The balance sheet of the Central Bank would inflate by that number (nominally), but the domestic price index of the Eurozone would remain relatively stable. Assuming that all Central Banks are tasked with keeping inflation under control, such a procedure would remain within their legal mandate. At the same time, the conversion rate of the Euro to the USD would slightly depreciate on the international currency markets.


This is substantially less than what the US Federal Bank spent in September 2019, when the repo markets crashed overnight. At that time, they injected a series short-term loans into the system, of a total of 1.5 trillion USD. At its peak, this worked out as 1 million USD per second.


The next step would be that a domestic public development bank (like the European Investment Bank or EIB) could facilitate these transactions on an executive level, targeting the  two dozen companies in the EU that are importing the energy cross-border and by proxy. This would provide a stable price index for the EU’s citizens downstream. In consequence, the euro would depreciate against the      US dollar. This eventually would stimulate the domestic export industry. Such a wise and targeted green quantitative easing, then, operates in an anti-cyclical and anti-inflationary manner. Done in the right way, such a mechanism  would work like a monetary inflation brake for the domestic economy as a whole.


Notably, there have been only four periods during the last 250 years where economies experienced a negative real interest rate: during the First and Second World Wars, during the oil crisis of the 1970s and in the years since 2010. Could it be that we have to adjust our monetary policy to these serial new events?


In short, the Central Bank money facilitates a green state bond and operates like a pass-through and roll-over liability or asset upstream. It would eventually encourage indirect investments within the EU towards a greener future.


We can take this intervention one step further. Since the 17th century, there have been over 750 currencies used globally, 20% of which are still in use. All of them have depreciated over time, without exception. A wise monetary policy, adjusted to the needs of the Anthropocene, has the potential to at least partially mitigate the curse of imported inflation.


As fossil energy is the largest inflator on the planet, we can apply such a mechanism to shift our fossil economy from a brown to a greener economy.


This provides a monetary ‘no     regrets’ approach that we should consider, in light of all the challenges ahead, in order to absorb the anticipated future shocks and risks. We should not be scared to think big.


Traditional fiscal policy (namely taxation, conventional credit lines, subsidies, and charity) remains inefficient, slow, and expensive when seeking to cope with asymmetric shocks. This Monetary Inflation Brake (MIB), as described  here, would stabilise the Price index and stimulate the domestic economy in an anti-cyclical manner.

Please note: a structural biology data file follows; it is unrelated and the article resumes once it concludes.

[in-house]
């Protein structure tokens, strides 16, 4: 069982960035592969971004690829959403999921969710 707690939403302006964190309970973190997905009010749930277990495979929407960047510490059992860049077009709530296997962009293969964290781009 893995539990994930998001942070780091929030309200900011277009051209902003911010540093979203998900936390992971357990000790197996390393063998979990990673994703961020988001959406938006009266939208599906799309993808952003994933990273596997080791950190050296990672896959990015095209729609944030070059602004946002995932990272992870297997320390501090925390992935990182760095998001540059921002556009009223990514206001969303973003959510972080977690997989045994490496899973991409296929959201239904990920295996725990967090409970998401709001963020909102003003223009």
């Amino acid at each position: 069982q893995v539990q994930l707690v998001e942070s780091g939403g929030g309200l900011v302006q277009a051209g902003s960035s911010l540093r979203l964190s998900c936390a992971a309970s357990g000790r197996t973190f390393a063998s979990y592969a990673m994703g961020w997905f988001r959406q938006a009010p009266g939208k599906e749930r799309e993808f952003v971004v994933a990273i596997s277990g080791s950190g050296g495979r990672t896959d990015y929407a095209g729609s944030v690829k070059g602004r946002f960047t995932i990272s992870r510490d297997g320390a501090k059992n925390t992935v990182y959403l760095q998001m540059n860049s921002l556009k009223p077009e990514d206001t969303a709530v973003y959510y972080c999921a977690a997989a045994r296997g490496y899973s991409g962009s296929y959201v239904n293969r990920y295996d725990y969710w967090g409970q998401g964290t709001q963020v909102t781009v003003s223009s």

In numbers, such an MIB would prevent a 3 trillion euro bill by paying a 350 billion euro bill, which would simultaneously stimulate our export industry, and cause a bounce-back effect for the energy exporter itself. The energy exporter now has additional euros with a lower face value and has to pay more for goods and services from the Eurozone, conditioned in green investments, only.


Designed like  this, the MIB operates like a real rescue package and not like a dump. The MIB remains within the Central Bank mandate of inflation-proof measures and provides a strong geopolitical monetary instrument in times of increasing systemic uncertainty. And last but not least, such an MIB would remain within the given legal framework of the General EU treatise.


The MIB is not a panacea for everything, and in fact it can only be used over a 1-2 year period to transform our society towards a green market place. That said, it is a powerful first tier, emergency monetary tool to protect an economy from speculative or politically motivated imported price inflation, and to allow us to transit towards a greener future. Eventually it can act as one tool in the toolbox for building towards a common EU energy policy.


A final note: this calculation is valid not only for imported food and energy prices, but for any sort of external asymmetric shock that might hit an economy and is expected to have an impact on the price index that can (partly) be neutralised.

The Monetary Inflation Break won’t end inflation, but would help countries to regain control over imported inflation. It is cheaper, faster and more resilient by a factor of 10 than the traditional approach. In other words, it can help to maximise monetary tools to fight upcoming asymmetric shocks, and minimise direct and indirect costs for our society as a whole on the course towards a greener future.

To read more about the initiatives of the World Academy of Art and Sciences, visit their website, linked in this episode’s description, or read the book Financing Our Future, available online and through all good book stores.


That’s all for this episode – thanks for listening, and stay subscribed to Researchpod for more of the latest science. See you again soon.